The effects of major dams would inevitably decimate the Clarence River commercial and recreational fishing industries. It is well proven that variable flows and the flood flows are essential for a viable fishing and prawn industry. The commercial fishing industry is worth over $92 million in the Valley and generates over 430 jobs. The recreation fishing industry forms a large part of the $280 million tourism industry in the Valley which generates much of the economic base of Yamba, Iluka and Maclean.

The engineering reports carried out in the 1960’s and 70 have proved even then that any diversion scheme could not possibly be economically justified without a huge Government subsidy. Even then, the cheapest option was going to cost over $500 mega litre, which in today’s terms would be many thousands of dollars per mega litre. Note: irrigators now complain about paying less then $10 mega litre in the Murray Darling Basin for their irrigation water. The reports done did not analyse the economic or environmental costs to the Clarence River and on the community.

Any diversion of water to the West is not going to give any more irrigation water accept for those irrigators in the upper catchments eg Namoi, Gywdir, as system losses mainly by evaporation would not see any Clarence water reaching the Murray system. As well, any new water in the system would further accentuate the already major irrigation salinity problem in the Murrumbidgee and Murray irrigation areas.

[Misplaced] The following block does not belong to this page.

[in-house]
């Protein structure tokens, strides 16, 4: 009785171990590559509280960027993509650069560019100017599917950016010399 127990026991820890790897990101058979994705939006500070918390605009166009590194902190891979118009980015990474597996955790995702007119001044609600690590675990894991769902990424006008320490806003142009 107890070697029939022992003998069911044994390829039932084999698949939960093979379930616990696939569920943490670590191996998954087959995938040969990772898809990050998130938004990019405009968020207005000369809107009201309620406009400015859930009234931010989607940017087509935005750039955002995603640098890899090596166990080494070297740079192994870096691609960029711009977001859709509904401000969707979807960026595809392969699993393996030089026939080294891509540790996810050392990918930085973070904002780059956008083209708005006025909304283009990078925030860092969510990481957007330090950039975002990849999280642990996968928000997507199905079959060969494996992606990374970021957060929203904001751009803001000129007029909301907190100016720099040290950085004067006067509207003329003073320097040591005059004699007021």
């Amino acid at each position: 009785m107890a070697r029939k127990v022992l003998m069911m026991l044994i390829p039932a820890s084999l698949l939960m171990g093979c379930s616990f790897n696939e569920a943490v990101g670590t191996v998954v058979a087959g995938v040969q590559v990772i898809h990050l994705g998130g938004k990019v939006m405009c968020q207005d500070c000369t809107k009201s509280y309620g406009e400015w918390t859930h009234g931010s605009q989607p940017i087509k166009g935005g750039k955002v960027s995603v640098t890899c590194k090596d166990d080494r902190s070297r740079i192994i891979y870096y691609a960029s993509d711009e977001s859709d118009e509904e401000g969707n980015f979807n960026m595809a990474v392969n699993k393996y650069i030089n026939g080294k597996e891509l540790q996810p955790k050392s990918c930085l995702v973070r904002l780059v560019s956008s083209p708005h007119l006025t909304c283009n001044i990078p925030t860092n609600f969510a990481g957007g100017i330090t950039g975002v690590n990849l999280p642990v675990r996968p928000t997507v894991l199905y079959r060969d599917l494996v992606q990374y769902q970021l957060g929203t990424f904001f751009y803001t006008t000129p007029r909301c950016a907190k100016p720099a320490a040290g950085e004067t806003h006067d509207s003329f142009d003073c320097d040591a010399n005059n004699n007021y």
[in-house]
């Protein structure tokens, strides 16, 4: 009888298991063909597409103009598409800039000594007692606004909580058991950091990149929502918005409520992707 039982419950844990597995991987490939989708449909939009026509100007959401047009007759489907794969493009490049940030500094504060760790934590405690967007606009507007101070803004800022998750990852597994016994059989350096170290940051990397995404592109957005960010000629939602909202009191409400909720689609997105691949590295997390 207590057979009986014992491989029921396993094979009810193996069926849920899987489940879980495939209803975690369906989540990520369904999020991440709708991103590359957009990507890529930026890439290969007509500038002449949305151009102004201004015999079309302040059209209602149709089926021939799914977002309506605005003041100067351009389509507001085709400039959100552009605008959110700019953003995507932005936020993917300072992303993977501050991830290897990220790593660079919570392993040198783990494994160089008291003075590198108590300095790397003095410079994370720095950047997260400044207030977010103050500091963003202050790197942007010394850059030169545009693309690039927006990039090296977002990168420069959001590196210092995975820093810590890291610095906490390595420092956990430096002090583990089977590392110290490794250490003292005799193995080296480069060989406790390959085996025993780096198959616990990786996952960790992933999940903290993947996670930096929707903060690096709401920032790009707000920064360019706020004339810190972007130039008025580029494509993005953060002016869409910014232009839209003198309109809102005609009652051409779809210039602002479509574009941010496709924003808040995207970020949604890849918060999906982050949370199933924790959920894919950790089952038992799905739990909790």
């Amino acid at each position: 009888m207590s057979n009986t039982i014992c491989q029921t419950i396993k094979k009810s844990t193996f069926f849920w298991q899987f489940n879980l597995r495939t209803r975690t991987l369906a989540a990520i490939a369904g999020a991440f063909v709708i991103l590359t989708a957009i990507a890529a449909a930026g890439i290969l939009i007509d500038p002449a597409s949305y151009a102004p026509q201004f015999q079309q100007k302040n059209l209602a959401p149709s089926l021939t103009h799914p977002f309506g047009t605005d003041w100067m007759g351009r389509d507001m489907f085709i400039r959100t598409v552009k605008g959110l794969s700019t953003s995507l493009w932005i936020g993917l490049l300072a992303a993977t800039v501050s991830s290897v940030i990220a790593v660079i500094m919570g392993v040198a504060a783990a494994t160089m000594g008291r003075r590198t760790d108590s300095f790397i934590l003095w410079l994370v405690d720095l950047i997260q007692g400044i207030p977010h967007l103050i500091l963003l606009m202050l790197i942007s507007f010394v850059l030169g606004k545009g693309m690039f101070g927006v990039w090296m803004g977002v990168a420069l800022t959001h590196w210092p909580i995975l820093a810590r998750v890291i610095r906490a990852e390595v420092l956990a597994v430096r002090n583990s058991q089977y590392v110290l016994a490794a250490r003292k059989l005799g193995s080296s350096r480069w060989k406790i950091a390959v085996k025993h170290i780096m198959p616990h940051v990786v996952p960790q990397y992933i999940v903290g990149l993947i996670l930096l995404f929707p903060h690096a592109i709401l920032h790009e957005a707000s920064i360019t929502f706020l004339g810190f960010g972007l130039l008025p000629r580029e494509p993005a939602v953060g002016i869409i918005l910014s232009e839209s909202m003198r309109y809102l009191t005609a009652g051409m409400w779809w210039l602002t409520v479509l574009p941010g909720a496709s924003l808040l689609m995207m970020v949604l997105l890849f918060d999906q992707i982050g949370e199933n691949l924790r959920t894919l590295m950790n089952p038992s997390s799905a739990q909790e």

The Healthy River Commission, in its report of the Clarence in early 2000’s, found that the one thing that absolutely unites the whole Valley is its river and everybody agrees that this river has great significance and should not be diverted to the West.

The Aboriginal community has a great mythological link to the river with every nation having a dream time story about the Clarence River’s creation.


The net result of any crazy scheme to divert the Clarence would be that instead of having one river system which is on its knees environmentally, socially and economically, you would instead have two systems in a similar state.

Financially, without huge Government subsidisation, any diversion scheme is totally uneconomic and cannot be paid for by water users in the west.

Cr Richie Williamson

MAYOR Prepared by:

Mayor Richie Williamson


Mayoral Minute


1. Report 12.005/06 (18 October 2006) Water Diversion – Clarence River

2. Report 05.006/07 (17 April 2007) Clarence River Diversion